One of my monthly reading prompts was to reread a favorite book, which is perfect since I’d been meaning to reread this series for a while to prepare for the release of King of Scars. I first read this in 2013 and gave it 5 stars then. Upon reread, I lowered it to 3.5. I still enjoyed the book, but it’s definitely nowhere near some of my favorite fantasy novels. There’s a little too much focus on the romance, and a little too little focus on the worldbuilding.
Surrounded by enemies, the once-great nation of Ravka has been torn in two by the Shadow Fold, a swath of near impenetrable darkness crawling with monsters who feast on human flesh. Now its fate may rest on the shoulders of one lonely refugee.
The Princess Trap (Dirty British Romance #1) by Talia Hibbert – ★★★★.₅ – loved it
In January, I read my first Talia Hibbert book and fell in love with her writing. I had The Princess Trap on my Kindle as well, and couldn’t wait to read it. I absolutely adored this one as well, and know for sure I’ll be buying more of her books this year. If you want to start reading (smutty) adult romance, or you want to read more of the genre, I can’t recommend this author enough.
Prince Ruben of Helgmøre is his family’s greatest scandal, but the defiant royal won’t change for anyone. He always takes what he wants, and his current obsession is Cherry Neita. The feisty beauty has no idea she’s being seduced by royalty—until they’re caught together in a compromising position. Oops. All Cherry wanted was a night or two with the hottest man she’d ever seen. Turns out, that man is actually a prince, and now he needs her to play princess. Well, princess-to-be. The deal seems straightforward enough: one year as Ruben’s fake fiancée, and he’ll make all her problems disappear.
A River in Darkness by Majasi Ishikawa – ★★★★.₅ – loved it
I’ve had this memoir on my Kindle for a few months and finally decided to read it while on vacation. To be honest, this was not really a holiday type of read… It’s a brutally honest look into the author’s life in North Korea from the age of 13 onward, and his eventual escape back to Japan. This was so difficult to read at times, because it’s hard for me to grasp that this is still happening in the world.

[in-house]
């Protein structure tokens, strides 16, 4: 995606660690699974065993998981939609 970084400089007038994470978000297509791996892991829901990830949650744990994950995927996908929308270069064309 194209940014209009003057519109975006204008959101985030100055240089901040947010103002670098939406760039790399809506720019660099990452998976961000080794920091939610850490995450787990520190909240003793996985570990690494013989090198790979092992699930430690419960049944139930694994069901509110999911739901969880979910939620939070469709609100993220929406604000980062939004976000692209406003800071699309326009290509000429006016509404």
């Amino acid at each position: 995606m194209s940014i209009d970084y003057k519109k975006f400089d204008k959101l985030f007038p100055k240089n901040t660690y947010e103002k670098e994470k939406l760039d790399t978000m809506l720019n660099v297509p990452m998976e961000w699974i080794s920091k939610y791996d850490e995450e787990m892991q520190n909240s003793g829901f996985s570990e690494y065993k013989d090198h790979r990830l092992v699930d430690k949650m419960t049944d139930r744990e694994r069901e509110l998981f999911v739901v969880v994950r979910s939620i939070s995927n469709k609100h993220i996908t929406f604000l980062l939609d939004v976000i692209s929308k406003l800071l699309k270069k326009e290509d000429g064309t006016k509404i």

The harrowing true story of one man’s life in—and subsequent escape from—North Korea, one of the world’s most brutal totalitarian regimes.
Come Drink With Me by Michelle Kan – ★★★★ – really liked it
I picked this novella up because CW at The Quiet Pond recommended it on Twitter, and made it sound absolutely amazing. All I can say is that I wish I had an entire novel with these characters. It’s such a cute and wonderful story.
A Dragon, a Phoenix, and an Opera House. Bonds that transcend time, loyalties that defy hardship, and the magic of the places we call Home. An Aromantic Chinese Fairytale.
The Silence of the Girls by Pat Barker – ★★★★ – really liked it
This was such an interesting read. It’s a retelling of the Iliad (well, sort of) from the perspective of Briseis, who was captured after her city was conquered and turned into Achilles’ slave. I like that this book gave a voice to a woman, because we never seem to talk about the women who became slaves to the murderers of their families. However, I think the book missed some chances when it only gave Briseis a voice, and added the perspective of Achilles in the second half. It seemed like we were taking away her voice again.
The ancient city of Troy has withstood a decade under siege of the powerful Greek army, which continues to wage bloody war over a stolen woman: Helen. In the Greek camp, another woman watches and waits for the war’s outcome: Briseis. She was queen of one of Troy’s neighboring kingdoms until Achilles, Greece’s greatest warrior, sacked her city and murdered her husband and brothers. Briseis becomes Achilles’s concubine, a prize of battle, and must adjust quickly in order to survive a radically different life, as one of the many conquered women who serve the Greek army.
Noteworthy by Riley Redgate – ★★★★.₅ – loved it
After finishing The Silence of the Girls, I felt like I needed a more lighthearted read. Noteworthy seemed like the perfect fit! It truly was. I ended up falling in love with this book. It’s going to be on the list of contemporaries I will keep recommending forever! It was a perfect girl-disguising-as-boy book, with PoC and LGBT+ characters (both main and side), and didn’t shy away from discussing the way the main character was pretending to be a boy but didn’t identify as trans and how she felt guilty about taking that from a community she didn’t belong to. Anyway, THIS WAS GREAT.
It’s the start of Jordan Sun’s junior year at the Kensington-Blaine Boarding School for the Performing Arts. Unfortunately, she’s an Alto 2, which—in the musical theatre world—is sort of like being a vulture in the wild: She has a spot in the ecosystem, but nobody’s falling over themselves to express their appreciation. So it’s no surprise when she gets shut out of the fall musical for the third year straight. But then the school gets a mass email: A spot has opened up in the Sharpshooters, Kensington’s elite a cappella octet. Worshiped . . . revered . . . all male.
I’m so happy with the past 2 reading months! 2019 has been a great reading year for me so far, both in terms of quantity and quality. I’ve read so much, and happened to love almost everything as well. I hope that trend continues throughout the rest of the year! Have you read any of these books? What did you think of them? What did you read in February?